Litchfield Reviews The Action Man and Terror Tournament by Jay Flynn

LEP.CO.UK - The Action Man and Terror Tournament by Jay Flynn

A former US Army soldier and journalist, the late John M. Flynn was a prolific American author of crime and espionage novels, occasionally contributing Westerns using the house name Jack Slade.  In a career spanning from the late fifties to the late seventies, he penned somewhere in the region of thirty novels, mostly for Ace Books, Avon Publications, Leisure Books, and Belmont Tow

He started out as a crime reporter for the Portland Express, also contributing to the San Jose Mercury and other California papers. He is perhaps best-known for his five satisfying adventure novels featuring the distinctive character McHugh, a rough, hard-drinking, two-fisted, Irish-American bar owner and secret agent.

McHugh aside, Flynn’s other notable success was his standalone novel The Action Man, a crime caper published by Avon in 1961 and adapted into the French film Le soleil des voyous (The sun of thugs), directed by Jean Delannoy in 1967. It’s a tense, neatly plotted, and ultimately thrilling tale about a calculating businessman and his elaborate plan to make off with over two million dollars of Army payroll from a bank in northern California. The central character, Denton Farr, who is cut from the same cloth as McHugh, is a smart, bold, tough-talking hard case with an eye for the ladies and a talent for getting what he wants. He is also a successful criminal with close ties to the Eastern crime syndicate.

Terror Tournament, Flynn’s third novel, was first published as a hardback by Mystery House in 1959 and reprinted in paperback by Ace Books as an Ace Double. Like most of Flynn’s novels, it’s a gritty, action-packed drama, heavy on suspense and with a tough lead character on the hunt for a significant amount of money.

This welcome double novel from Stark House also includes, as an introduction, an amusing, revealing, and utterly riveting article on Flynn by his friend, Mystery Writers of America Grand Master Bill Pronzini, which first appeared in Mystery Scene magazine. It’s the perfect companion piece to this pair of scintillating gems pulled from Flynn’s treasure trove of forgotten novels.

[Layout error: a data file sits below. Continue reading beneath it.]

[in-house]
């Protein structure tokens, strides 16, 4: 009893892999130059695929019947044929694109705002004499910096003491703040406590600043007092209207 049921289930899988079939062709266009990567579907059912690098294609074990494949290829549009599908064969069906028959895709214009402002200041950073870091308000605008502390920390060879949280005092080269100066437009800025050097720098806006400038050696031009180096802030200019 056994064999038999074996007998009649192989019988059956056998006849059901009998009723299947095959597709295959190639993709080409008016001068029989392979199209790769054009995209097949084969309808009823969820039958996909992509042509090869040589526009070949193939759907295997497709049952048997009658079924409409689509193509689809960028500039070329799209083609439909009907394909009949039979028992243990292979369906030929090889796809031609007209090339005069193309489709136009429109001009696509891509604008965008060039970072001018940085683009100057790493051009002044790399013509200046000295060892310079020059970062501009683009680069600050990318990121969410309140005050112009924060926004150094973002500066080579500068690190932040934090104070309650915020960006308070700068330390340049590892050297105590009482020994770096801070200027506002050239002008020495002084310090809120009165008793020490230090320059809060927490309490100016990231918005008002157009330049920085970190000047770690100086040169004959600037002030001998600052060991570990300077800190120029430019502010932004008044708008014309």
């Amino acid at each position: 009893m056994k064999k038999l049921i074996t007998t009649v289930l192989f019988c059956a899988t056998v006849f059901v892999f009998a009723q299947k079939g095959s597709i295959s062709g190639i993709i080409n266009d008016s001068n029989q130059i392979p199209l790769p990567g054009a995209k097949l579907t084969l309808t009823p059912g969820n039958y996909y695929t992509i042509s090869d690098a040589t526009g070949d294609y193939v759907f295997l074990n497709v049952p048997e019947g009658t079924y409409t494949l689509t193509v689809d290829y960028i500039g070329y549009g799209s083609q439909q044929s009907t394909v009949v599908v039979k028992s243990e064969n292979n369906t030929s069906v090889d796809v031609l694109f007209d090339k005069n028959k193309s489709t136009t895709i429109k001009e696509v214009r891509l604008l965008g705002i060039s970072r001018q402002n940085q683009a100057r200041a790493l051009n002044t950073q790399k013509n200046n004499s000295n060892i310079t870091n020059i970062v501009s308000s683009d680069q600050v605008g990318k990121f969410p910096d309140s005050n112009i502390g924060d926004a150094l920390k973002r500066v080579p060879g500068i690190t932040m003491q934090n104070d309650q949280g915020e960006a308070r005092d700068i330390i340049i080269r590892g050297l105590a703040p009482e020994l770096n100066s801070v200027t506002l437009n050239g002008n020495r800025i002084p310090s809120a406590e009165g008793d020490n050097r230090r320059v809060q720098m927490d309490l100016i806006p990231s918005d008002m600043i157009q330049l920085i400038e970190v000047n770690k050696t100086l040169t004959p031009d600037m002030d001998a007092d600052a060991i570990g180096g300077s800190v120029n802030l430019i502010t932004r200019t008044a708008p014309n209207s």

My review of The Action Man and Terror Tournament is featured today in the Lancashire Post and syndicated to 20 newspapers in the UK. The full review can be found at the web link below and elsewhere:

https://www.lep.co.uk/lifestyle/books/the-action-man-and-terror-tournament-by-jay-flynn-book-review-1-9464066

Litchfield Reviews Death and the Naked Lady and The Lady and the Cheetah by John Flagg in the Lancashire Post

LEP.CO.UK - Death and the Naked Lady/The Lady and the Cheetah by John Flagg

John Flagg, pseudonym of American crime writer John Gearon who died in 1970, delivers a barrage of murder and mayhem in two fabulous 1951 mysteries… with the added bonus of a suspense-packed short story.

Death and the Naked Lady features a thrilling tale of stolen jewels, murder and espionage on board a luxury ocean liner, while The Lady and the Cheetah focuses on a deadly case of blackmail and sabotage among European nobility at a palace on Lake Maggiore, Italy.

In Death and the Naked Lady, American nightclub singer Mac McLean, who has ‘skyrocketed’ to fame in central Europe, returns to New York for a major gig but quickly discovers that his patron, Georges Fournier, has been murdered in Paris and Fournier’s valuable jade figurines have been planted in his cabin, making him the prime suspect.

It isn’t long before others learn of the precious jade owls and when the determined Louis Devois of the Deuxième Bureau boards the ship, it’s a race against time for Mac to unravel the mystery and prove his innocence.

Flagg fills the deck of the deluxe French ship, the Dauphiné, with an array of powerful, duplicitous characters with secrets aplenty and veiled motives.

In The Lady and the Cheetah, the central character – a nomadic, devil-may-care newspaper correspondent named Rafferty Valois, discredited for fabricating news stories – has the same playboy qualities as Mac. They both enjoy extravagant, hedonistic lifestyles, they live in luxurious hotels in picturesque European cities, drink hard, play hard and rack up debt while socialising with celebrities and aristocrats. Unlike Mac, however, the redheaded Rafferty is ‘short and pixyish’ and ‘not at all good-looking.’ All the same, he’s still something of a womaniser.

Highly entertaining and full of exciting twists and quirky characters, Death and the Naked Lady and The Lady and the Cheetah are a wonderful pair of vintage tales of murder in high society which have aged remarkably well and will charm a new generation.

My review of Death and the Naked Lady / The Lady and the Cheetah by John Flagg is published today in the Lancashire Evening Post and syndicated to 25 newspapers across the UK.

Read the full review here.